Still, as loud as the McDonald clan yelled – from the Bay, Lake Nona, Westwood or Tacoma – their shouts were futile. Centuries ago, the MacDonalds couldn’t fend off the far mightier Scottish kings to the east. Today, Mackie had no answers to blunt the Canadian from the north, who once was No. 3, who just two years ago had reached the Wimbledon final, and who was playing in his 100th Grand Slam match. Raonic’s 6-3, 6-4, 6-7 (5) 6-2 win propelled him to a quarterfinal “Battle of the Boomers” against 6’10″ John Isner, on Wednesday.

Milos generously said Mackie moved well, is strong mentally and his serve “will continue to improve…He can definitely climb into the top 50 in the next few months.” In a similar vein, McDonald’s former coach, Wayne Ferreira, told IT, “It’s the best time of [Mackie’s] career. It will only help him get better. He’ll get stronger and he’ll believe he can play with the best in the world. Confidence-wise, this is fantastic. Milos just served too well, his firepower was too good. That’s something Mackie’s not used to. He’s never played someone like this. This is a learning experience.”

In an upbeat post-match press conference, there was no mention of that nifty $100,000 grant Mackie got from the Oracle Corporation after he came out of UCLA. Instead, McDonald, who first played when he was three, recalled his early days in tennis.

“I used to practice really early at 6:30 in the morning, three times a week. I remember in first grade doing it with Rosie [Bareis, who has long been at Berkeley’s Claremont Resort]. It was a lot of hours. I remember just sitting on a milk carton and she would drop balls and I’d hit them. Then we’d do all these running drills and jump rope. I remember learning how to keep score in her office.”

As for his Wimbledon results, Mackie was modest. It was a “really good run,” he said. “I’m just excited…I’m just honored that I could do this well here. It’s really a dream come true. I hope it’s just a start.”

Yes, Andy Murray remains – today and just maybe forever – the King of Scottish Tennis. Still, around this world, members of the clans MacDonald and MacKenzie – some friendly, others still fierce – are lifting a pint in praise of the wee lad from Piedmont, California, who today is one happy Highlander.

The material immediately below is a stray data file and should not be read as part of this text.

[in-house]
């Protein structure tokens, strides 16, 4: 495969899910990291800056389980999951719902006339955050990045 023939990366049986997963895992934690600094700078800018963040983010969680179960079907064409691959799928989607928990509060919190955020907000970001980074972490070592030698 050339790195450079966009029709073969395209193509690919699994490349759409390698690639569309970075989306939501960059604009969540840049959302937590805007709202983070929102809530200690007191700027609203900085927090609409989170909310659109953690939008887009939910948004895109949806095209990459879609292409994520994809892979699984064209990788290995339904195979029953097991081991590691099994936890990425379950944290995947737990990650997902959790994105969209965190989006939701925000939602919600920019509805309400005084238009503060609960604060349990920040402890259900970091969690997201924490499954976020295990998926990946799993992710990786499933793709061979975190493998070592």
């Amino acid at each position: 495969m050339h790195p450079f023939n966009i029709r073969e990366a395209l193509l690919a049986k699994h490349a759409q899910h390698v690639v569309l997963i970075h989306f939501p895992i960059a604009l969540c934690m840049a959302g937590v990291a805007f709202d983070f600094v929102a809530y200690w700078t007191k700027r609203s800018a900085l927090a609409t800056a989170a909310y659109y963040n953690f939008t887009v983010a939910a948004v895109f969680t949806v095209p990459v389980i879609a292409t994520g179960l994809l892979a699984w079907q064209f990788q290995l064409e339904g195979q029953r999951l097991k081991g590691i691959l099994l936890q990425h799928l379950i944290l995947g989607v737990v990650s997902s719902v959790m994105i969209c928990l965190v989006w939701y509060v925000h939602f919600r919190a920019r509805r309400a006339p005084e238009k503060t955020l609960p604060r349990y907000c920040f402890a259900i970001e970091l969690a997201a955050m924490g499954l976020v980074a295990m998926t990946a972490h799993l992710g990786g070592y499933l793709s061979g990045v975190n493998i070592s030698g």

AND THEN THERE WERE NONE: There were plenty of explanations. Simona Halep said she was tired, Madison Keys confided she was looking ahead in the draw. But in any case, amazingly, none of the top 10 women’s seeds reached the quarterfinals. No. 7 Karolina Pliskova lost today to the surging Dutch woman Kiki Bertens. The foe with the highest seeding Serena would have to beat to win the title is No. 13 German Julia Goerges.

BATTLE OF THE MOMMIES: There’s always a twist. Saturday we reported that the Karen Khachanov vs. Frances Tiafoe match featured two players with first names that are generally associated with women. Today two mothers were facing each other – Serena and Evgeniya Rodina. “These women,” said Martina Navratilova, “are just ready to go, just to be out on the court, and not having to deal with those kids.” Today Mama Williams prevailed, and will next face Camila Giorgi in the quarterfinals. Another parent on court today was Ernests Gulbis, who recently became a father.

On Radio Wimbledon today there was a debate on the impact of parenting on tennis players. Some said that having a child leads to a lot more hassles on a whole new front in life. Some even panic. But more often the wonder of childbirth leads to calm, gravitas and a sense of responsibility. The youngest parent on the tour is the twenty-year-old American, Taylor Fritz, No. 68, who reached the second round of the singles and doubles at Wimbledon.

BRYANS UPDATE: Due to the hip injury his brother Bob is struggling with, Mike Bryan played with Sam Querrey in Paris and is playing Wimbledon with Jack Sock. Mike was amazed by Sock’s shot-making and the duo are through to the quarterfinals. Bob is trying to use stem cell therapies to avoid surgery. But if they don’t work, surgery might be the only alternative – in which case it might be the end of the Bryans’ truly glorious, inspiring run.